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Serious Men
by Manu Joseph


Overview - Ever wily and ambitious, Ayyan weaves two plots: the first to cheer up his weary, soap-opera-addicted wife by creating outrageous fictions around their ten-year-old son; the other to sabotage the married director by using his boss's seeming romance with the institute's first female--and very attractive--researcher.  Read more...

 
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More About Serious Men by Manu Joseph
 
 
 
Overview
Ever wily and ambitious, Ayyan weaves two plots: the first to cheer up his weary, soap-opera-addicted wife by creating outrageous fictions around their ten-year-old son; the other to sabotage the married director by using his boss's seeming romance with the institute's first female--and very attractive--researcher. Meanwhile, as the institute's Brahmins wage a vicious war over theories about alien life, Ayyan sees his deceptions intertwining and setting in motion a series of extraordinary events he cannot stop. Unfailingly funny and irreverent, Serious Men is at once a hilarious portrayal of runaway egos and ambitions and a moving portrait of love and its strange workings. One of 2010's "First Novels to Savor." Sunday Telegraph

 
Details
  • ISBN-13: 9780393338591
  • ISBN-10: 0393338592
  • Publisher: W. W. Norton & Company
  • Publish Date: August 2010
  • Page Count: 310
  • Dimensions: 8.3 x 5.5 x 1.1 inches
  • Shipping Weight: 0.6 pounds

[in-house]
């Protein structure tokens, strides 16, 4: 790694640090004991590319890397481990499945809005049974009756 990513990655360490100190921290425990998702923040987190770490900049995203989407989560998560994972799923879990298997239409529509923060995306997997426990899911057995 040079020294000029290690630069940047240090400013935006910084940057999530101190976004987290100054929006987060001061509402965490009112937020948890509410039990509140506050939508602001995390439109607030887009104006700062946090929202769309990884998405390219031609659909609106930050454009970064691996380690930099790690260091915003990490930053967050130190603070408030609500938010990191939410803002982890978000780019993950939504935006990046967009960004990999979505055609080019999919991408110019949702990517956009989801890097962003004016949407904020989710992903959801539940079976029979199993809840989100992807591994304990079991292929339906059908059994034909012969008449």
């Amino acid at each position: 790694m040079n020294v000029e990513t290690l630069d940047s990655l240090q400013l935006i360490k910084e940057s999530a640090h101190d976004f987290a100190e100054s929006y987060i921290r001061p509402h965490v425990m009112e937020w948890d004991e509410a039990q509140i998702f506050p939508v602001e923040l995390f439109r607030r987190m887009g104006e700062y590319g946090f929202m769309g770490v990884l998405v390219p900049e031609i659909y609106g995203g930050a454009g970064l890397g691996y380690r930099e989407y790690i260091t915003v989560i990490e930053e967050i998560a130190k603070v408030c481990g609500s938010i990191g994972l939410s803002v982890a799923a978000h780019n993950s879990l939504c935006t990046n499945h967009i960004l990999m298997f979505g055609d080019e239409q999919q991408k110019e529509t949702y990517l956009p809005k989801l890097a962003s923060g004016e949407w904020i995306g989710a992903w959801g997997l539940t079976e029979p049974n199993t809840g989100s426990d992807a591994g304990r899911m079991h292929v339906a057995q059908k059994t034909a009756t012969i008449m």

Related Categories

Books > Fiction > General

 
Publishers Weekly Reviews

Publishers Weekly® Reviews

  • Reviewed in: Publishers Weekly, page .
  • Review Date: 2010-05-10
  • Reviewer: Staff

Joseph, an editor of magazines in India, sets up in his debut a subtly wicked satire of subterfuge and ambition that bounces between the Mumbai tenement where low-caste Ayyan Mani lives, and the esteemed research institute where he labors as the assistant of top researcher Arvind Acharya. Forever spiteful toward his privileged superiors, Ayyan is deviously mischievous and pulls off a stunt that ends with his half-deaf (but otherwise ordinary) son being proclaimed in the local news as a boy genius. Meanwhile, Arvind is obsessed with proving his theory that extraterrestrial microbes are raining down on Earth from the upper atmosphere. While his theory is promising, an affair with a seductive astrobiologist threatens to cost him his life's work. Naturally, the conniving Ayyan is involved there as well. While Ayyan's inspired smalltime villainy drives the narrative and provides more than its share of humor, it's occasionally undermined by overheated prose and uneven pacing that spirals into a panicked blitz near the end. Overall, though, this is a sharp, au courant satire, like a more mannered White Tiger. (Aug.)

 
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